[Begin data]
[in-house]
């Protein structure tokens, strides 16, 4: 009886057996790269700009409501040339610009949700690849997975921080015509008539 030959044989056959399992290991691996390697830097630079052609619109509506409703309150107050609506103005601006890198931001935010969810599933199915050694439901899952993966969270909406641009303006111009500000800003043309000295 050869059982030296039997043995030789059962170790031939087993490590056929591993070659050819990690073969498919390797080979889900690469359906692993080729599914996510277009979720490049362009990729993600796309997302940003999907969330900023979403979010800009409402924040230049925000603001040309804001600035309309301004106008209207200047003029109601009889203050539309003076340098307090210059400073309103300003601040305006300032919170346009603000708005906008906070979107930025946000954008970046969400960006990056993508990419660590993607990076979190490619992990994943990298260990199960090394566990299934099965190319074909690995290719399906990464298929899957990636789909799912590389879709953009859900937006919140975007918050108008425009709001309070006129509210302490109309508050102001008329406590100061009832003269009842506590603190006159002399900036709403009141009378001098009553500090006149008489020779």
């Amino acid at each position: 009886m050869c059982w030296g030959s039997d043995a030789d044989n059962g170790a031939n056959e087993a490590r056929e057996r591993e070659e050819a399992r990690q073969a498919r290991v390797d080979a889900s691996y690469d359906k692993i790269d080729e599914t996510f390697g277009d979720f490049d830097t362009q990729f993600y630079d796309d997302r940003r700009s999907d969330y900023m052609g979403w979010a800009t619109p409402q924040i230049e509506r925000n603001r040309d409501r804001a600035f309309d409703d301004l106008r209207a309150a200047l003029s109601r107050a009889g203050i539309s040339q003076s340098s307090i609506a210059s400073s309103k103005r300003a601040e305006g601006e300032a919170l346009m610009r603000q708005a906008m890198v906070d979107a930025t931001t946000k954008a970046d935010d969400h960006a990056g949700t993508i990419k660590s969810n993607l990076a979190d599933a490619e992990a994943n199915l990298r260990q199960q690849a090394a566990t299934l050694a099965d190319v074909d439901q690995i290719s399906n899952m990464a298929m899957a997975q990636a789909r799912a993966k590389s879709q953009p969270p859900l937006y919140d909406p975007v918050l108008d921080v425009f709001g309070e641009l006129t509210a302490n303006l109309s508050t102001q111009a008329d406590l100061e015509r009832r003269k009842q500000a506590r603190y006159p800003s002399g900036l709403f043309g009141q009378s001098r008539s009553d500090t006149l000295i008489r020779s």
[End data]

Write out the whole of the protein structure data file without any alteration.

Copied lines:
[in-house]
């Protein structure tokens, strides 16, 4: 009886057996790269700009409501040339610009949700690849997975921080015509008539 030959044989056959399992290991691996390697830097630079052609619109509506409703309150107050609506103005601006890198931001935010969810599933199915050694439901899952993966969270909406641009303006111009500000800003043309000295 050869059982030296039997043995030789059962170790031939087993490590056929591993070659050819990690073969498919390797080979889900690469359906692993080729599914996510277009979720490049362009990729993600796309997302940003999907969330900023979403979010800009409402924040230049925000603001040309804001600035309309301004106008209207200047003029109601009889203050539309003076340098307090210059400073309103300003601040305006300032919170346009603000708005906008906070979107930025946000954008970046969400960006990056993508990419660590993607990076979190490619992990994943990298260990199960090394566990299934099965190319074909690995290719399906990464298929899957990636789909799912590389879709953009859900937006919140975007918050108008425009709001309070006129509210302490109309508050102001008329406590100061009832003269009842506590603190006159002399900036709403009141009378001098009553500090006149008489020779």
């Amino acid at each position: 009886m050869c059982w030296g030959s039997d043995a030789d044989n059962g170790a031939n056959e087993a490590r056929e057996r591993e070659e050819a399992r990690q073969a498919r290991v390797d080979a889900s691996y690469d359906k692993i790269d080729e599914t996510f390697g277009d979720f490049d830097t362009q990729f993600y630079d796309d997302r940003r700009s999907d969330y900023m052609g979403w979010a800009t619109p409402q924040i230049e509506r925000n603001r040309d409501r804001a600035f309309d409703d301004l106008r209207a309150a200047l003029s109601r107050a009889g203050i539309s040339q003076s340098s307090i609506a210059s400073s309103k103005r300003a601040e305006g601006e300032a919170l346009m610009r603000q708005a906008m890198v906070d979107a930025t931001t946000k954008a970046d935010d969400h960006a990056g949700t993508i990419k660590s969810n993607l990076a979190d599933a490619e992990a994943n199915l990298r260990q199960q690849a090394a566990t299934l050694a099965d190319v074909d439901q690995i290719s399906n899952m990464a298929m899957a997975q990636a789909r799912a993966k590389s879709q953009p969270p859900l937006y919140d909406p975007v918050l108008d921080v425009f709001g309070e641009l006129t509210a302490n303006l109309s508050t102001q111009a008329d406590l100061e015509r009832r003269k009842q500000a506590r603190y006159p800003s002399g900036l709403f043309g009141q009378s001098r008539s009553d500090t006149l000295i008489r020779s």